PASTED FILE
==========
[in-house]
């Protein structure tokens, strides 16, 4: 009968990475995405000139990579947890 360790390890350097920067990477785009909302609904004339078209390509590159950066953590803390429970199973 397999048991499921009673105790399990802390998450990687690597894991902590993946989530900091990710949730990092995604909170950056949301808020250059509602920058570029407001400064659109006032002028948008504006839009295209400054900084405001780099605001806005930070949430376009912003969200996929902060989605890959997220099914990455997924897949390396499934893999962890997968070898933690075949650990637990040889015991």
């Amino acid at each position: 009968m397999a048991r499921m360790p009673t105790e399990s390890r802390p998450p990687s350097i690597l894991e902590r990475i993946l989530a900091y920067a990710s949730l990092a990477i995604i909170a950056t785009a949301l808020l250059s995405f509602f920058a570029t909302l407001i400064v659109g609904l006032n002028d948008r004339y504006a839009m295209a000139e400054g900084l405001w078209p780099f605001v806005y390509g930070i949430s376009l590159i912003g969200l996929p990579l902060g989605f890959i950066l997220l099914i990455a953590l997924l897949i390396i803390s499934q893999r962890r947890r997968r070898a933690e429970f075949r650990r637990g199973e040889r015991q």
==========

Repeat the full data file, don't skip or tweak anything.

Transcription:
[in-house]
């Protein structure tokens, strides 16, 4: 009968990475995405000139990579947890 360790390890350097920067990477785009909302609904004339078209390509590159950066953590803390429970199973 397999048991499921009673105790399990802390998450990687690597894991902590993946989530900091990710949730990092995604909170950056949301808020250059509602920058570029407001400064659109006032002028948008504006839009295209400054900084405001780099605001806005930070949430376009912003969200996929902060989605890959997220099914990455997924897949390396499934893999962890997968070898933690075949650990637990040889015991």
């Amino acid at each position: 009968m397999a048991r499921m360790p009673t105790e399990s390890r802390p998450p990687s350097i690597l894991e902590r990475i993946l989530a900091y920067a990710s949730l990092a990477i995604i909170a950056t785009a949301l808020l250059s995405f509602f920058a570029t909302l407001i400064v659109g609904l006032n002028d948008r004339y504006a839009m295209a000139e400054g900084l405001w078209p780099f605001v806005y390509g930070i949430s376009l590159i912003g969200l996929p990579l902060g989605f890959i950066l997220l099914i990455a953590l997924l897949i390396i803390s499934q893999r962890r947890r997968r070898a933690e429970f075949r650990r637990g199973e040889r015991q």